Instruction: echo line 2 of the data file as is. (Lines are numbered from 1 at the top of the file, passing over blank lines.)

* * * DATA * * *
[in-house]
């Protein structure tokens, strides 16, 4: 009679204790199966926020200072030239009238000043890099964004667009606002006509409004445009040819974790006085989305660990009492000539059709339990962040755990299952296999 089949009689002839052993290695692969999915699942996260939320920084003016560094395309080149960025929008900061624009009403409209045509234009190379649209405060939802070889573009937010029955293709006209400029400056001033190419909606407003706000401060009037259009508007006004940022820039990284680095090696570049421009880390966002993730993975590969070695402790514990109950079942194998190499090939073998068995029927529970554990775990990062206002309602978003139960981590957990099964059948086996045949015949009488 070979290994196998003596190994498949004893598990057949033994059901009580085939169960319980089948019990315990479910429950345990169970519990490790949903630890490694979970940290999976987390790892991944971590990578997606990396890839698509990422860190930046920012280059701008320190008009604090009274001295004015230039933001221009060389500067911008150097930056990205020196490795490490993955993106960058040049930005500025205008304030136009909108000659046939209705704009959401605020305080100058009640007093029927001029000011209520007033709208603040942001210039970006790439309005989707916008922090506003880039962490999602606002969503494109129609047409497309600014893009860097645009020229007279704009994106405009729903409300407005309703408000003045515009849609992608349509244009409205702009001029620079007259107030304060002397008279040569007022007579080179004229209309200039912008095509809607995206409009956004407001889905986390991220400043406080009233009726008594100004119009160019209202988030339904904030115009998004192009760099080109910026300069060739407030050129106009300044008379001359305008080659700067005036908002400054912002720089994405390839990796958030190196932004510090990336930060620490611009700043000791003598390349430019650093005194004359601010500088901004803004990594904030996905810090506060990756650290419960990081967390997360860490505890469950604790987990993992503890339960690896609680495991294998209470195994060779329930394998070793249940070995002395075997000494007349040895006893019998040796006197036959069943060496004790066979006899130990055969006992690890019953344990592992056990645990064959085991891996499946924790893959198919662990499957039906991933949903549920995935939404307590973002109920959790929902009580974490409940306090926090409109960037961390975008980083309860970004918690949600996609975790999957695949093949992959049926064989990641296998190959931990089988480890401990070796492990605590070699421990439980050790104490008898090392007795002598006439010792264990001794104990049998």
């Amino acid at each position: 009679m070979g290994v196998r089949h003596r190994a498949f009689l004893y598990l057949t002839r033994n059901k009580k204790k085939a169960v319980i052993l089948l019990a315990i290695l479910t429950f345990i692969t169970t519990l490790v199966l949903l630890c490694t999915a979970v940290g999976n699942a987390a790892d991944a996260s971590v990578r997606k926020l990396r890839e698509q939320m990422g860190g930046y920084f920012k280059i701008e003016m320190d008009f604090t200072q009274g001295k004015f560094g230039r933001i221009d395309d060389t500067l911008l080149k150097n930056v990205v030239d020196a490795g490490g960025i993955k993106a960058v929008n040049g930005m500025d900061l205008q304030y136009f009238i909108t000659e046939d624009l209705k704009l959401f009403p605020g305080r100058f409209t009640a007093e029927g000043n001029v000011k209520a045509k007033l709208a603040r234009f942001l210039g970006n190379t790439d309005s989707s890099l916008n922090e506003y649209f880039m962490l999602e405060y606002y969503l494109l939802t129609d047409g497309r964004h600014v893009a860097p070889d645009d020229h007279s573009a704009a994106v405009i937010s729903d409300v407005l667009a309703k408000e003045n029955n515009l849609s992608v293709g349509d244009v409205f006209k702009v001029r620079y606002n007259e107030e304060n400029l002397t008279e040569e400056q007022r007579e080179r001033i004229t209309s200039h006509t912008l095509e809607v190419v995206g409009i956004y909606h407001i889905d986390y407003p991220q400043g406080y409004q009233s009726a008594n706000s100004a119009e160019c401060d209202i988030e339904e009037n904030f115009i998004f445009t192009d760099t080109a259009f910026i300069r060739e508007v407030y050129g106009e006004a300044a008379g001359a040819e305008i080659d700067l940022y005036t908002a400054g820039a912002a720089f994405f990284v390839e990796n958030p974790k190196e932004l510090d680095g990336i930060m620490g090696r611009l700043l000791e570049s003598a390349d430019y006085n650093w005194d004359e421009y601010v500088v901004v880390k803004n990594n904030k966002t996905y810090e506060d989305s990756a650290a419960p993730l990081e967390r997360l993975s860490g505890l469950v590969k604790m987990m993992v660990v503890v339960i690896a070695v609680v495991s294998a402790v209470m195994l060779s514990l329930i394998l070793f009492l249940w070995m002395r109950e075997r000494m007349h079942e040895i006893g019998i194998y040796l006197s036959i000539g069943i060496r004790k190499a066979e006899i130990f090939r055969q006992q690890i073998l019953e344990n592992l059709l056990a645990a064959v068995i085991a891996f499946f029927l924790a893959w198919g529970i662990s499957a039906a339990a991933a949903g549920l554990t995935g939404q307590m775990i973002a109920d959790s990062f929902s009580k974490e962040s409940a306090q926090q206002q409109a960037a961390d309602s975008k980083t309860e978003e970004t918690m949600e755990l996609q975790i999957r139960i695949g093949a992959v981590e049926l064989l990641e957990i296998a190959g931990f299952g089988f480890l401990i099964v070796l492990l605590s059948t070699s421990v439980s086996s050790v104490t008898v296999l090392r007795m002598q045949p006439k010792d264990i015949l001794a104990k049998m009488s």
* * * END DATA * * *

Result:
């Protein structure tokens, strides 16, 4: 009679204790199966926020200072030239009238000043890099964004667009606002006509409004445009040819974790006085989305660990009492000539059709339990962040755990299952296999 089949009689002839052993290695692969999915699942996260939320920084003016560094395309080149960025929008900061624009009403409209045509234009190379649209405060939802070889573009937010029955293709006209400029400056001033190419909606407003706000401060009037259009508007006004940022820039990284680095090696570049421009880390966002993730993975590969070695402790514990109950079942194998190499090939073998068995029927529970554990775990990062206002309602978003139960981590957990099964059948086996045949015949009488 070979290994196998003596190994498949004893598990057949033994059901009580085939169960319980089948019990315990479910429950345990169970519990490790949903630890490694979970940290999976987390790892991944971590990578997606990396890839698509990422860190930046920012280059701008320190008009604090009274001295004015230039933001221009060389500067911008150097930056990205020196490795490490993955993106960058040049930005500025205008304030136009909108000659046939209705704009959401605020305080100058009640007093029927001029000011209520007033709208603040942001210039970006790439309005989707916008922090506003880039962490999602606002969503494109129609047409497309600014893009860097645009020229007279704009994106405009729903409300407005309703408000003045515009849609992608349509244009409205702009001029620079007259107030304060002397008279040569007022007579080179004229209309200039912008095509809607995206409009956004407001889905986390991220400043406080009233009726008594100004119009160019209202988030339904904030115009998004192009760099080109910026300069060739407030050129106009300044008379001359305008080659700067005036908002400054912002720089994405390839990796958030190196932004510090990336930060620490611009700043000791003598390349430019650093005194004359601010500088901004803004990594904030996905810090506060990756650290419960990081967390997360860490505890469950604790987990993992503890339960690896609680495991294998209470195994060779329930394998070793249940070995002395075997000494007349040895006893019998040796006197036959069943060496004790066979006899130990055969006992690890019953344990592992056990645990064959085991891996499946924790893959198919662990499957039906991933949903549920995935939404307590973002109920959790929902009580974490409940306090926090409109960037961390975008980083309860970004918690949600996609975790999957695949093949992959049926064989990641296998190959931990089988480890401990070796492990605590070699421990439980050790104490008898090392007795002598006439010792264990001794104990049998």